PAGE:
Future of the Research Library Speaker Series
Presented by the University of Maryland Libraries, the lecture series explores the role of a modern research library in a rapidly changing environment. Invited speakers will inform, provoke, and otherwise engage our thinking in different and innovative ways. These free events are open to all members of the campus community and the general public.
Library Objectives: Collections – Discovery – Preservation
|Tuesday, December 3, 2013|
4:00 pm – 5:30 pm
Presenter: Roger Schonfeld, Program Director for Libraries, Users, and Scholarly Practices at Ithaka S+R
McKeldin Library Special Events Room 6137
Traditionally charged with building collections, facilitating their discovery, and ensuring their preservation, academic libraries are now in a state of flux. Collections, once purchased outright and contained within the library’s walls, are increasingly digital, typically leased or completely open. Discovery has migrated from the locally created catalog to third parties whose scale and services will make it possible to anticipate user needs. Even preservation efforts are refocusing away from local print collections and towards common and digital collections. While changes are unambiguous for most libraries, a key challenge is managing in an environment of unending uncertainty. This talk will review some of the trends that have emerged in the areas of collections, discovery, and preservation, to help libraries consider wise objectives for each.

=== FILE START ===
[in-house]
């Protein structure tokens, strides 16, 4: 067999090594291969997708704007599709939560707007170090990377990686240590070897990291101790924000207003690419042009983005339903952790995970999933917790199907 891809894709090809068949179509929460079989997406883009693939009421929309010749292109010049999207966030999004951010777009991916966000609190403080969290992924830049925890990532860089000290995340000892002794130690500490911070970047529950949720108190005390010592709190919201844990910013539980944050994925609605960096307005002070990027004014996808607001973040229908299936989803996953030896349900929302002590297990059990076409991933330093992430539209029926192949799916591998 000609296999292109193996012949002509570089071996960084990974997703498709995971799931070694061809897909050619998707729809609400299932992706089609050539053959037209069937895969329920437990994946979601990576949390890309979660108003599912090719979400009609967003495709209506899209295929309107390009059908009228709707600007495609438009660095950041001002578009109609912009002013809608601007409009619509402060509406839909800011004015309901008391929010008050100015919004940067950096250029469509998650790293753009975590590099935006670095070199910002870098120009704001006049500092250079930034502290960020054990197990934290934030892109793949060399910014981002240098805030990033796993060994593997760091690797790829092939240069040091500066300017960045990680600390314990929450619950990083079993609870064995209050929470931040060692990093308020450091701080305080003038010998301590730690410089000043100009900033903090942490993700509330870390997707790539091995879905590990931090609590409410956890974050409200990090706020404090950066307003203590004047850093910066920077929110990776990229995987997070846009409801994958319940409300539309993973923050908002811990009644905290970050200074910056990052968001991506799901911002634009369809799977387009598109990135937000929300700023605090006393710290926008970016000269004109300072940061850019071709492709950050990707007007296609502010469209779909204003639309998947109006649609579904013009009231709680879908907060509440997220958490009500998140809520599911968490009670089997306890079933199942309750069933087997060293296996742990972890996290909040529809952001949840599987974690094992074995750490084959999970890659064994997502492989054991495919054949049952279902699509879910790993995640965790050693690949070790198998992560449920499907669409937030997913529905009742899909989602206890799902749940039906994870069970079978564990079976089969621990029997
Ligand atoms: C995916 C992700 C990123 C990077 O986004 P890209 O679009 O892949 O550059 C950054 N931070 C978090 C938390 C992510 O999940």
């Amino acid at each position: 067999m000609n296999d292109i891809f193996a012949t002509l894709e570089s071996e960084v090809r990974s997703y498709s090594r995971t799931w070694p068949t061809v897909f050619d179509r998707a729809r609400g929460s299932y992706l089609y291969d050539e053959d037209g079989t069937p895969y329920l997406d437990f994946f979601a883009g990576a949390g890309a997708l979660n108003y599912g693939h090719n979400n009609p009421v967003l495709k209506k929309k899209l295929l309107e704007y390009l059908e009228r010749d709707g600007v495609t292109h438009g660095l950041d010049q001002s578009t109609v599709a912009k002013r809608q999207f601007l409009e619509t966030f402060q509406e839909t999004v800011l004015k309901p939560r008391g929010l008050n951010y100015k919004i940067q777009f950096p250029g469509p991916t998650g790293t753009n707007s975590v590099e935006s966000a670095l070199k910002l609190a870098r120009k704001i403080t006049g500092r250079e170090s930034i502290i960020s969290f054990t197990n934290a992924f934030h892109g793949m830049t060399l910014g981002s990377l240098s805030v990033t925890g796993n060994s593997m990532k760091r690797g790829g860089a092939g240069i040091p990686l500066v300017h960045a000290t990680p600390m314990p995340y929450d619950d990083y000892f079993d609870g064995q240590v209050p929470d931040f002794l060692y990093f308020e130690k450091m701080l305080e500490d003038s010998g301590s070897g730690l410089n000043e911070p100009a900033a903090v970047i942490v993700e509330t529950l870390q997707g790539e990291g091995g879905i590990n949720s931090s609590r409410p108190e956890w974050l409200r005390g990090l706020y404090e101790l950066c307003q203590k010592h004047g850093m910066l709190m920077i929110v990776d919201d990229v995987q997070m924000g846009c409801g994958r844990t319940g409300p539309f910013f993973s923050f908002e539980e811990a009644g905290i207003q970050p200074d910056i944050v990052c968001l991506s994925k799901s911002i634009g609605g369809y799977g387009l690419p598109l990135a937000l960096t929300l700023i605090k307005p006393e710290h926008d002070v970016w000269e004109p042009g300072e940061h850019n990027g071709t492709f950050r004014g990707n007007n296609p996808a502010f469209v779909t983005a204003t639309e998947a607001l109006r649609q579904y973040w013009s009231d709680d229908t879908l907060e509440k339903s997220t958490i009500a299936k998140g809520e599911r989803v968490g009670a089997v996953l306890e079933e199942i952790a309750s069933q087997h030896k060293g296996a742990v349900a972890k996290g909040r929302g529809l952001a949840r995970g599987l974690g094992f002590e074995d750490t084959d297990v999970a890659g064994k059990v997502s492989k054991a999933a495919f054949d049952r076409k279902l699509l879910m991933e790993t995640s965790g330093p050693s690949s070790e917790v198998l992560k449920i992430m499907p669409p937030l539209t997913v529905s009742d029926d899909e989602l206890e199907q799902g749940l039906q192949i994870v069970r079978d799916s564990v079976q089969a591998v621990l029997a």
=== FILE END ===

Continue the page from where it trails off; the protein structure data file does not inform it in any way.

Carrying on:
About the presenter:
Roger Schonfeld is Program Director for Libraries, Users, and Scholarly Practices at Ithaka S+R. He leads their internationally recognized surveys of faculty members, librarians, and students, while also managing projects in library collections analysis, management, and preservation; discovery patterns; library collaboration; the future of the monograph; and special collections strategy.
Roger has served on the NSF Blue Ribbon Task Force for
Preservation and Access and NISO’s Open Discovery Initiative. Earlier, he was a
research associate at The Andrew W. Mellon Foundation, where he worked on
projects related to college athletics and scholarly communication. Roger has a
degree in English Literature from Yale University.